Fast by Default : tayloring GatsbyJS to your own APIs to achieve near-instant load times at scale GatsbyJS is a library that adds powerful static capabilities to React-powered webapps and packs many performance optimizations, making websites load instantly, by default. Gatsby plugins allows any datasource, including custom APIs, into a Gatsby-powered website with the expressiveness of GraphQL. In this talk we will cover the following topics: * How GatsbyJS & GraphQL enhance the performance, developer experience and scalability of modern webapps; * Tayloring GatsbyJS to your own APIs through Source Plugins; * Progressive refactoring of an existing, complex React webapp. By the end of the talk, the audience will understand why GatsbyJS may be the next game-changer in terms of performance & DX, when to start with (or migrate over to) GatsbyJS, and how to seamlessly integrate it into their own technical context. **What will the audience learn from this talk?**<br> Attendees will learn about the game-changing impact of GatsbyJS on performance, accessibility and scalability of modern webapps, and how to integrate it with complex business requirements — be it for a brand new project or an existing ReactJS codebase. **Does it feature code examples and/or live coding?**<br> Yes **Prerequisite attendee experience level:** <br> [Level 300](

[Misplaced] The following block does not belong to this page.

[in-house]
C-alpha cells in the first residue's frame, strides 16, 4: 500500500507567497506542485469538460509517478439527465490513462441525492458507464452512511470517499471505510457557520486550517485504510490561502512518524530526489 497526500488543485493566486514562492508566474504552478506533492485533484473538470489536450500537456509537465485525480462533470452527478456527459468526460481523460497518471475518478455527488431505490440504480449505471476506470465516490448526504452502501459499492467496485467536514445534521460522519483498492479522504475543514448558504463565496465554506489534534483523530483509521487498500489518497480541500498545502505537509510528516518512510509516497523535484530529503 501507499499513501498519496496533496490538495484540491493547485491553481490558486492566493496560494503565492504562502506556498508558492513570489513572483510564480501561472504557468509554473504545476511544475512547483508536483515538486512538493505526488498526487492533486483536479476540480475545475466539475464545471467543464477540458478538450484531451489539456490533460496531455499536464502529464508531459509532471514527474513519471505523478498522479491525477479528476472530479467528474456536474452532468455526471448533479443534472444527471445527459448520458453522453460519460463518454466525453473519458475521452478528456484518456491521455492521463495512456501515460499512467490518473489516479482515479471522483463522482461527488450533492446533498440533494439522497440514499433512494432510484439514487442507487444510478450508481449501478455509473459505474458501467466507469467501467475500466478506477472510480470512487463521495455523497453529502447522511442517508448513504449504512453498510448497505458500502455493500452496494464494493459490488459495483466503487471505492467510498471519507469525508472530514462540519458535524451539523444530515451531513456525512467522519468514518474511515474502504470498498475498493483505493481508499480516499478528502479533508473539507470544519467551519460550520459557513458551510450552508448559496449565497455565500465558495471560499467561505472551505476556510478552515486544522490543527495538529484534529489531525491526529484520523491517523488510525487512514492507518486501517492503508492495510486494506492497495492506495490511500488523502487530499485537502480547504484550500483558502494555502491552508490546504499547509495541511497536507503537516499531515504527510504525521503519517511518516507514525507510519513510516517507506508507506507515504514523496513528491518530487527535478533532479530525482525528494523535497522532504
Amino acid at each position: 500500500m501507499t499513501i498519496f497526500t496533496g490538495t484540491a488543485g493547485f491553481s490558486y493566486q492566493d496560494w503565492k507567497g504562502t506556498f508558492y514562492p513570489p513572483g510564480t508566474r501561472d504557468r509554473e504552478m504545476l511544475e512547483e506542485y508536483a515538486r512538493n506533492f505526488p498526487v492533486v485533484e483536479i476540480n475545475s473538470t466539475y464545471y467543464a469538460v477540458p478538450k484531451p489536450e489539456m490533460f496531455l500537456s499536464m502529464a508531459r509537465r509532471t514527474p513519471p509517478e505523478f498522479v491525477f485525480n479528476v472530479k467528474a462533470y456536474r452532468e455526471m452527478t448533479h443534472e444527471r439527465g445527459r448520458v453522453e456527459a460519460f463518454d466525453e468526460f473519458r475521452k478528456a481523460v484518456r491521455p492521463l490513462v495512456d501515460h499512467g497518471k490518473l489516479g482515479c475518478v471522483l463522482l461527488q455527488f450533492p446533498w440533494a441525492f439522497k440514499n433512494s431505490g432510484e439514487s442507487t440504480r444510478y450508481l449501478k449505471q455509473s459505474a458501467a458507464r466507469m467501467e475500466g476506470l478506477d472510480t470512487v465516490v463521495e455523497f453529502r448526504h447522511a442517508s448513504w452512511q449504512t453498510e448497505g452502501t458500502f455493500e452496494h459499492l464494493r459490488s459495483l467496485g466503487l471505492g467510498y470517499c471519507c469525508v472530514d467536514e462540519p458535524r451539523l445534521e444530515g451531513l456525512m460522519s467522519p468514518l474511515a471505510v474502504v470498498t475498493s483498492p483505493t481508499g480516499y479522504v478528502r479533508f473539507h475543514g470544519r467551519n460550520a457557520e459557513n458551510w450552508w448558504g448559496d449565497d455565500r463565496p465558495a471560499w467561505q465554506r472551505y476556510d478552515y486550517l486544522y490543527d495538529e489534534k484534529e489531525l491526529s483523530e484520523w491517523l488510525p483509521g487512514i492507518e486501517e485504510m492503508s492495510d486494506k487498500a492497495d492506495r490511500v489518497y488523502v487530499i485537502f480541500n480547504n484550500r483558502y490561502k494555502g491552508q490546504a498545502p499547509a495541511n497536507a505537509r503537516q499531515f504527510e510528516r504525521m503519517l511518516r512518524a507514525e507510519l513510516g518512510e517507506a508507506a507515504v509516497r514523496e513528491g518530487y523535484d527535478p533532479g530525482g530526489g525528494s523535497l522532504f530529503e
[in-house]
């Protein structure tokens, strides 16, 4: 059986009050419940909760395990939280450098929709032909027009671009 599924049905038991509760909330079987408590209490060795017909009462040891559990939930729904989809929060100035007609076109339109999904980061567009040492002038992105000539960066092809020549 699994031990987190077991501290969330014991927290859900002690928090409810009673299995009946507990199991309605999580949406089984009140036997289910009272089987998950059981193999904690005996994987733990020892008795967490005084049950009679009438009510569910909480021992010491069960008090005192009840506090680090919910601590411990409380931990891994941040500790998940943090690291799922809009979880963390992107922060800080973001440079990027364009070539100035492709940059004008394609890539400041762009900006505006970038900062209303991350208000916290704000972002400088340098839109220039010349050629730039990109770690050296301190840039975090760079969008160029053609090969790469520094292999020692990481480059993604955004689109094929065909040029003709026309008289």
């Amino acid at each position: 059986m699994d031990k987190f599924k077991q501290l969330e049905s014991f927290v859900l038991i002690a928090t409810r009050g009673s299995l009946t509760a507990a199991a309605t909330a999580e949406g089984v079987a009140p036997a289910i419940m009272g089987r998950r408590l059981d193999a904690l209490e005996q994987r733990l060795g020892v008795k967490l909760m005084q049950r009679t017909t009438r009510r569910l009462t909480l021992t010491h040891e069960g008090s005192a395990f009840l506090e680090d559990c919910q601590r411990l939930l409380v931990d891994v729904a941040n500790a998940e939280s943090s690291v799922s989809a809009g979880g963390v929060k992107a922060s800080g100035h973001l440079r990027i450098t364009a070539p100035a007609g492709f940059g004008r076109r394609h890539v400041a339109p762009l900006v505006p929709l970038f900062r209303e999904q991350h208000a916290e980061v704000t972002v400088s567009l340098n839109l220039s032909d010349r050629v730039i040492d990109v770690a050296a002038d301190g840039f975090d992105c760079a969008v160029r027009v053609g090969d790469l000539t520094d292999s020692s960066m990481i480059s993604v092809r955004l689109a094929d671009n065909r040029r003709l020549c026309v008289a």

React Native

With React Native, you don't build a “mobile web app”, an “HTML5 app”, or a “hybrid app”. Instead you build a real mobile app that's indistinguishable from an app built using Swift or Java. React Native uses the same fundamental UI building blocks as regular iOS and Android apps. You just put those building blocks together using JavaScript and React. Join this session to see how we use React Native to create an awesome viewer for the GOTO Conference speakers.